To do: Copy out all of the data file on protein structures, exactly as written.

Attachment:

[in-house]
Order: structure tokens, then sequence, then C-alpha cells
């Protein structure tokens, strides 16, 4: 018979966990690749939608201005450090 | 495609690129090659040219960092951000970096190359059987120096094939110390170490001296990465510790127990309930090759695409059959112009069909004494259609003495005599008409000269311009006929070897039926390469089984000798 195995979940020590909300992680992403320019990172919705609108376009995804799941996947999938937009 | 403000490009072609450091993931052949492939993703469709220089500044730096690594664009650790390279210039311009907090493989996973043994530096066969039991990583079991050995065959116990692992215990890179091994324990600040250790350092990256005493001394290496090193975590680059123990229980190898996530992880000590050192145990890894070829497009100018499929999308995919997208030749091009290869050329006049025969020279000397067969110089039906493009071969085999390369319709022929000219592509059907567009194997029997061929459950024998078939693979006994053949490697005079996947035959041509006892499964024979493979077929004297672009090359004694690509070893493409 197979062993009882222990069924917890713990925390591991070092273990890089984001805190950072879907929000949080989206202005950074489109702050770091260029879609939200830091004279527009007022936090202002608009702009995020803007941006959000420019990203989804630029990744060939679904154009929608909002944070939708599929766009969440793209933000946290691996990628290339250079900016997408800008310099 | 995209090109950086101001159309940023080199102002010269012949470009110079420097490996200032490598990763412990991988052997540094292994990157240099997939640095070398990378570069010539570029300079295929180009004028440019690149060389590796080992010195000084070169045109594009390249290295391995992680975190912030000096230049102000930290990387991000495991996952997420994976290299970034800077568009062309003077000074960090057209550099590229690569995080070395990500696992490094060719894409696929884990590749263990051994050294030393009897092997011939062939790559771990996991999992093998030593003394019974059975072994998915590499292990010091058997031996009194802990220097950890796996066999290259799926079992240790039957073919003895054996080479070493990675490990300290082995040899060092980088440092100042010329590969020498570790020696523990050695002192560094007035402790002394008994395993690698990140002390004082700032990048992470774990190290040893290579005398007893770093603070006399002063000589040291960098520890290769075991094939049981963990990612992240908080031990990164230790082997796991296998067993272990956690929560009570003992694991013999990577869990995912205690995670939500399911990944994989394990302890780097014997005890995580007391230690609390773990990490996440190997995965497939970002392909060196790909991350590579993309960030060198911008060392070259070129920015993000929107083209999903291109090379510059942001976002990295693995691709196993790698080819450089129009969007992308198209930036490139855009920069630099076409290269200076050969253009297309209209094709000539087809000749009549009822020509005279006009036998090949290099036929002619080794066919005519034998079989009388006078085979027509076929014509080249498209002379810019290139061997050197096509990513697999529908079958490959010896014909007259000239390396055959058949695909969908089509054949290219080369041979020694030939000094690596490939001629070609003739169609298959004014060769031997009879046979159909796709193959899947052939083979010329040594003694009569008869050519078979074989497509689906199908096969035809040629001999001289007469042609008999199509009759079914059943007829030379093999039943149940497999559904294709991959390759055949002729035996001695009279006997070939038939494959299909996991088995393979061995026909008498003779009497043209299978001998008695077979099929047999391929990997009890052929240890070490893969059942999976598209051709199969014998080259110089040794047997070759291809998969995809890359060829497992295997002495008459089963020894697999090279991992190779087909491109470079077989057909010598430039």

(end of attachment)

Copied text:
[in-house]
Order: structure tokens, then sequence, then C-alpha cells
């Protein structure tokens, strides 16, 4: 018979966990690749939608201005450090 | 495609690129090659040219960092951000970096190359059987120096094939110390170490001296990465510790127990309930090759695409059959112009069909004494259609003495005599008409000269311009006929070897039926390469089984000798 195995979940020590909300992680992403320019990172919705609108376009995804799941996947999938937009 | 403000490009072609450091993931052949492939993703469709220089500044730096690594664009650790390279210039311009907090493989996973043994530096066969039991990583079991050995065959116990692992215990890179091994324990600040250790350092990256005493001394290496090193975590680059123990229980190898996530992880000590050192145990890894070829497009100018499929999308995919997208030749091009290869050329006049025969020279000397067969110089039906493009071969085999390369319709022929000219592509059907567009194997029997061929459950024998078939693979006994053949490697005079996947035959041509006892499964024979493979077929004297672009090359004694690509070893493409 197979062993009882222990069924917890713990925390591991070092273990890089984001805190950072879907929000949080989206202005950074489109702050770091260029879609939200830091004279527009007022936090202002608009702009995020803007941006959000420019990203989804630029990744060939679904154009929608909002944070939708599929766009969440793209933000946290691996990628290339250079900016997408800008310099 | 995209090109950086101001159309940023080199102002010269012949470009110079420097490996200032490598990763412990991988052997540094292994990157240099997939640095070398990378570069010539570029300079295929180009004028440019690149060389590796080992010195000084070169045109594009390249290295391995992680975190912030000096230049102000930290990387991000495991996952997420994976290299970034800077568009062309003077000074960090057209550099590229690569995080070395990500696992490094060719894409696929884990590749263990051994050294030393009897092997011939062939790559771990996991999992093998030593003394019974059975072994998915590499292990010091058997031996009194802990220097950890796996066999290259799926079992240790039957073919003895054996080479070493990675490990300290082995040899060092980088440092100042010329590969020498570790020696523990050695002192560094007035402790002394008994395993690698990140002390004082700032990048992470774990190290040893290579005398007893770093603070006399002063000589040291960098520890290769075991094939049981963990990612992240908080031990990164230790082997796991296998067993272990956690929560009570003992694991013999990577869990995912205690995670939500399911990944994989394990302890780097014997005890995580007391230690609390773990990490996440190997995965497939970002392909060196790909991350590579993309960030060198911008060392070259070129920015993000929107083209999903291109090379510059942001976002990295693995691709196993790698080819450089129009969007992308198209930036490139855009920069630099076409290269200076050969253009297309209209094709000539087809000749009549009822020509005279006009036998090949290099036929002619080794066919005519034998079989009388006078085979027509076929014509080249498209002379810019290139061997050197096509990513697999529908079958490959010896014909007259000239390396055959058949695909969908089509054949290219080369041979020694030939000094690596490939001629070609003739169609298959004014060769031997009879046979159909796709193959899947052939083979010329040594003694009569008869050519078979074989497509689906199908096969035809040629001999001289007469042609008999199509009759079914059943007829030379093999039943149940497999559904294709991959390759055949002729035996001695009279006997070939038939494959299909996991088995393979061995026909008498003779009497043209299978001998008695077979099929047999391929990997009890052929240890070490893969059942999976598209051709199969014998080259110089040794047997070759291809998969995809890359060829497992295997002495008459089963020894697999090279991992190779087909491109470079077989057909010598430039």